Re: PR's 'pit bull' takes on open access: excerpts from article in Nature Magazine

From: Arthur Sale <ahjs_at_ozemail.com.au>
Date: Sun, 28 Jan 2007 11:16:25 +1100

Peter



I have not said that "basic certification" (aka peer review) does not
cost money, though it is relatively small compared to the cost of doing
the research. I note also that the cost of this basic certification
process is also borne [mostly] by the public purse through library
subscriptions.



However none of that alters the fact that it is still just a basic level
of certification. Many dud papers get through as well as fraudulent ones,
the fraction generally depending on the journal quality. Referee-bias and
paradigm-bias are well-known in the research community, as we researchers
shop around for somewhere to publish that paper that we know is seminal
and/or important, but referees can't see it. Several times it has been
quite clear to me that the referees haven't a clue what the paper is
about, haven't bothered to read it, or have obvious biases. In these
cases you abandon the journal, regardless of reputation of JIF.



I am surprised that you seem to believe that the Internet and software
cannot detect quality and present good results, cheaply and effectively.
You cannot have been searching on the Internet in the last five years or
so. Research indicates that in 2006, most researchers worldwide turned to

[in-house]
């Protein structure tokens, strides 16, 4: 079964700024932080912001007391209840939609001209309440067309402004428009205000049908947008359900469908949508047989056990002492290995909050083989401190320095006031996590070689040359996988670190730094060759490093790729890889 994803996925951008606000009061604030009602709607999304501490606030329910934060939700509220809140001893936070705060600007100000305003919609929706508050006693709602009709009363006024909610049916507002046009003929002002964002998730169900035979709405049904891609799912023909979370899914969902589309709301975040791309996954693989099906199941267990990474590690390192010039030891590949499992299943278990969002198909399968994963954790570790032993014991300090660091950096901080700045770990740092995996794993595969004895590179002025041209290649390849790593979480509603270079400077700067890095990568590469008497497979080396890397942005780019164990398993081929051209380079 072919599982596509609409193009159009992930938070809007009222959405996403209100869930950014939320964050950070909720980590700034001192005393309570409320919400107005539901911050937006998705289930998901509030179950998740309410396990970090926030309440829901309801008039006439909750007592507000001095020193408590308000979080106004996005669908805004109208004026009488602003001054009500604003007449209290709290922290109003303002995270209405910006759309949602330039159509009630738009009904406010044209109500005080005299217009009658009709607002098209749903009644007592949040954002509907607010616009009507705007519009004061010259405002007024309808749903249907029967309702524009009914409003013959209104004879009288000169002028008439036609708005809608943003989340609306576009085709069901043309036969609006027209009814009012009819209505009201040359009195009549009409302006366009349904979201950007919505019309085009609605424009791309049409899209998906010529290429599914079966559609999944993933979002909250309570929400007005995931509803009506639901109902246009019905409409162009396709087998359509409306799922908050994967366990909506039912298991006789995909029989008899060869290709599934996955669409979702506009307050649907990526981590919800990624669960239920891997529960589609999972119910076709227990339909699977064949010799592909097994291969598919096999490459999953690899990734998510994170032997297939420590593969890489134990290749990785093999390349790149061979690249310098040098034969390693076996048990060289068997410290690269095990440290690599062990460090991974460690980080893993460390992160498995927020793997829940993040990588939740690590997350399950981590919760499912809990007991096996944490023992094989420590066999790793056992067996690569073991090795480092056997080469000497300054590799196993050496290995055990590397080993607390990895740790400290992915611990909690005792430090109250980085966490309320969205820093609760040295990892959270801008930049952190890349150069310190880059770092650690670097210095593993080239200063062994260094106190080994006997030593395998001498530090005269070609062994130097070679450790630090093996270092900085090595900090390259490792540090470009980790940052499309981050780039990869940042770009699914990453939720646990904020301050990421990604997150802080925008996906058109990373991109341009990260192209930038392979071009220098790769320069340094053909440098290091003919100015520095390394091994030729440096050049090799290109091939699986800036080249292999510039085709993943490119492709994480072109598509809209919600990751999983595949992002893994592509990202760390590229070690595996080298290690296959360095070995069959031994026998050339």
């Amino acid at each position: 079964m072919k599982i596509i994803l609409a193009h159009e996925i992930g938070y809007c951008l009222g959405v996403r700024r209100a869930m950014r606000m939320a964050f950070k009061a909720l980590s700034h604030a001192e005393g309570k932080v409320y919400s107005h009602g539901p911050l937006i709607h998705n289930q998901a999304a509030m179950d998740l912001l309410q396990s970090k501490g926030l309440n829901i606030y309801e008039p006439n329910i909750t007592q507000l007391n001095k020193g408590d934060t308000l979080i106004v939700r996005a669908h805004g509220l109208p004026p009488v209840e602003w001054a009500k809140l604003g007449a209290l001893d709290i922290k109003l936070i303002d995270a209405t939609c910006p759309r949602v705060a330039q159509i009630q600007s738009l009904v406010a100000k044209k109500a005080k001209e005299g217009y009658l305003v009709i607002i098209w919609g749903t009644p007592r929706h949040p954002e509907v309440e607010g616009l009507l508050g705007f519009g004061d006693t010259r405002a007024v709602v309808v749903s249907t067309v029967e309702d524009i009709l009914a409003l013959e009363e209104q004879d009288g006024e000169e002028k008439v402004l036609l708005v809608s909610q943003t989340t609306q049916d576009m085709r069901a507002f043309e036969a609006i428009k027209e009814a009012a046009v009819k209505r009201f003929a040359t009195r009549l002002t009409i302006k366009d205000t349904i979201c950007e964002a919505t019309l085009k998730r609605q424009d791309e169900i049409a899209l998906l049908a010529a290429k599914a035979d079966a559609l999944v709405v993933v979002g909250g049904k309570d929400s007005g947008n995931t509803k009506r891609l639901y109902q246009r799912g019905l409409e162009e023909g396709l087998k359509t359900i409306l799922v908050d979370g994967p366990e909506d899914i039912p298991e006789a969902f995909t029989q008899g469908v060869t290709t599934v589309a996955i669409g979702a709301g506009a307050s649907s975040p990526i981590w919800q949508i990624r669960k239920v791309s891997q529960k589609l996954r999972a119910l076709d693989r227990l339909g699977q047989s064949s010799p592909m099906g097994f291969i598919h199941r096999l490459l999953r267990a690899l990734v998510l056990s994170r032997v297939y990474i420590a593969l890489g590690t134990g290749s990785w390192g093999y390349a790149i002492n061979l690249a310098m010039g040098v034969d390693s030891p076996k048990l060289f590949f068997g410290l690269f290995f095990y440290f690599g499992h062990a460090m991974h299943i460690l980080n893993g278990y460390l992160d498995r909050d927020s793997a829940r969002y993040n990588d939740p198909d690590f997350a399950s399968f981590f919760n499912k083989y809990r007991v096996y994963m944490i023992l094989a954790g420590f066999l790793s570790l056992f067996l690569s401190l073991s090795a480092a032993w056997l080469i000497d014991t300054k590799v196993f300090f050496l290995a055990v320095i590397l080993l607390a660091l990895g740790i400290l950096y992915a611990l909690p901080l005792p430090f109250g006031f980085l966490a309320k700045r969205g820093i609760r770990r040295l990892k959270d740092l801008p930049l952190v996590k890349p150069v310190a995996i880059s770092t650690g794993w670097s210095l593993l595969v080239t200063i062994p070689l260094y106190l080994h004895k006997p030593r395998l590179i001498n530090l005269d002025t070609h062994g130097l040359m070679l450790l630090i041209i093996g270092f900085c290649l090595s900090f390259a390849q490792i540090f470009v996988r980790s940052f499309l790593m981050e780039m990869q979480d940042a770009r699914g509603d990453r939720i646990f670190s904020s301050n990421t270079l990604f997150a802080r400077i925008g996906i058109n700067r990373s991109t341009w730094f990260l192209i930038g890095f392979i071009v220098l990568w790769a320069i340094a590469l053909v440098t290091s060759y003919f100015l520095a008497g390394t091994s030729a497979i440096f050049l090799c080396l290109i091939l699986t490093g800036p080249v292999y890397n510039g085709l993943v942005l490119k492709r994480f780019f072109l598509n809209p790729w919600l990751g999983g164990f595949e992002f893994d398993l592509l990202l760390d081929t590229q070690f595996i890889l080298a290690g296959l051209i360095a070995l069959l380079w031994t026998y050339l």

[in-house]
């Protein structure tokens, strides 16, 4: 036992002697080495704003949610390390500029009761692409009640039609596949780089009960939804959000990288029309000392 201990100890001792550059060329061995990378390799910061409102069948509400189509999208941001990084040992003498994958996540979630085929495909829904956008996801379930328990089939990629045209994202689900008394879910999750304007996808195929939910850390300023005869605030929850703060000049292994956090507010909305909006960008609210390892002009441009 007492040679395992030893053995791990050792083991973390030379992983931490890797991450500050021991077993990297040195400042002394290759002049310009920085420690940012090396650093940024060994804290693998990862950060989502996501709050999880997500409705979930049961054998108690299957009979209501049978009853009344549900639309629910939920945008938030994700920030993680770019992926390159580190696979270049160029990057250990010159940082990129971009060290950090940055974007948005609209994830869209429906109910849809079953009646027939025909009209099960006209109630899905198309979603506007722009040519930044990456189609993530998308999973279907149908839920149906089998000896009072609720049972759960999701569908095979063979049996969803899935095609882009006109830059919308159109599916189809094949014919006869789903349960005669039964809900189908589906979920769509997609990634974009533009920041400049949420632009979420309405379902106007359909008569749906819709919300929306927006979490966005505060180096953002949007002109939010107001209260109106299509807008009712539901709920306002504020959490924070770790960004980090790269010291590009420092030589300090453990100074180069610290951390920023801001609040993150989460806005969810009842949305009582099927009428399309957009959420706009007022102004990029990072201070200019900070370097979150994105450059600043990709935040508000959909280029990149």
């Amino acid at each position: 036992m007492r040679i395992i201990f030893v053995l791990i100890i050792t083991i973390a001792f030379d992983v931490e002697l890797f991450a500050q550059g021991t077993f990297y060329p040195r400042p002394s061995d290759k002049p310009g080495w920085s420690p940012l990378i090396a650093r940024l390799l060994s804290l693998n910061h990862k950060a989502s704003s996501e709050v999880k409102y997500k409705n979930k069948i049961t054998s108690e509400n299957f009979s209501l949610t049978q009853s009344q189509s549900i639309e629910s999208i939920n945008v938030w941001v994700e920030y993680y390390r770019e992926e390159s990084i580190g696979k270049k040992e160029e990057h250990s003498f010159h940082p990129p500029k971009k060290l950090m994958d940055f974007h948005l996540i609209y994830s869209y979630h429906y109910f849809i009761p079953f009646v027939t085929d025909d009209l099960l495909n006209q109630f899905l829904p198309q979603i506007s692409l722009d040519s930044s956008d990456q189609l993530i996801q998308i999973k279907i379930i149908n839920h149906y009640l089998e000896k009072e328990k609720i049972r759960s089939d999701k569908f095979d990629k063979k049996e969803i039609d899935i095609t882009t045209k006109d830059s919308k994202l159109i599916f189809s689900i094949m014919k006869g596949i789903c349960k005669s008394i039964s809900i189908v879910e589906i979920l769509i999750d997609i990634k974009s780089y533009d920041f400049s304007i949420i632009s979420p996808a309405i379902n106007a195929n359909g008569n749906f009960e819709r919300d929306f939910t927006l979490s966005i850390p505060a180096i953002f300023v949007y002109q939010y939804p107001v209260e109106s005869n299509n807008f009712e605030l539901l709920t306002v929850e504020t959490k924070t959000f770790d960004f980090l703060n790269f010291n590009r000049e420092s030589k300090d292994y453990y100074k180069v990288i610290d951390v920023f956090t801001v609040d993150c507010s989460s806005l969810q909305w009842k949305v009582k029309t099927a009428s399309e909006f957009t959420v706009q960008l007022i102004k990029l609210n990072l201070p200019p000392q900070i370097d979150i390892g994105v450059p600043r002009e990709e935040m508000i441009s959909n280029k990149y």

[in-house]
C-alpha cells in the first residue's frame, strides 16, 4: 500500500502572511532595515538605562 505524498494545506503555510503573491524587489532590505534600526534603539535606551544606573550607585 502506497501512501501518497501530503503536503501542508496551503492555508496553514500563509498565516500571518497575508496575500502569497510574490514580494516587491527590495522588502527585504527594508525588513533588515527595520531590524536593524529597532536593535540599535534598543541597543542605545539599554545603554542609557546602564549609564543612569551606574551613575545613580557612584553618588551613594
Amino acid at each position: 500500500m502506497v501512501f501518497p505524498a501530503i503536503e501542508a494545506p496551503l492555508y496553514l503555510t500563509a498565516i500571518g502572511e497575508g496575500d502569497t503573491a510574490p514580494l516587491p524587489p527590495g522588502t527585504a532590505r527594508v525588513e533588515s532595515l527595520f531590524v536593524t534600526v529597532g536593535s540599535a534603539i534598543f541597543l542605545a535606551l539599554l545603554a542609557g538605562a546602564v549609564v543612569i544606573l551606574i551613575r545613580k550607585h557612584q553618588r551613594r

search engines (often Google or Google Scholar) as their first source of
information, rather than the local university's paid corpus of journal
titles. The subscription corpus was regarded rather as one of the ways of
finding full-texts not available on the Web, but identified from there.



So let us turn to the public, who not only pay for [most of] the research
through grants, but also pay for [most of] publishers costs and profits
through subscriptions. If they are not entitled to expect value for money
who is?



Don't get me wrong - I am not against the basic certification that
publishers provide which we use as the first stage in validating
scientific results, but I recognize it as just a basic process, and that
it is part of the whole schema of public (and to a lesser extent private)
funding of research.



To pick up on your last paragraph, I note that we agree on the following:

The public is entitled to have access to the researchers'
preprints. Researchers are part of the public. I welcome this
acknowledgment.

The public is entitled to expect value for money in the add-on
services provided by publishers. Researchers are part of the public, as
are politicians.

The only point we seem to disagree on is

Whether the 1800-style publishing business model is susceptible
for change. Surely, publishers are entitled to their profits as long as
basic certification is carried out by them, but whether these are
garnered though traditional reader-side subscription models is surely
very much a feature of the business model.



To end up, here is your pit-bull &#8216;sound-bite&#8217; for this
exchange, shorn of all qualifications and nice things I would have said
face to face:

&#8220;Publishers don&#8217;t realize they are living as parasites on the
research juggernaut.&#8221;



Arthur Sale
Received on Sun Jan 28 2007 - 05:01:13 GMT

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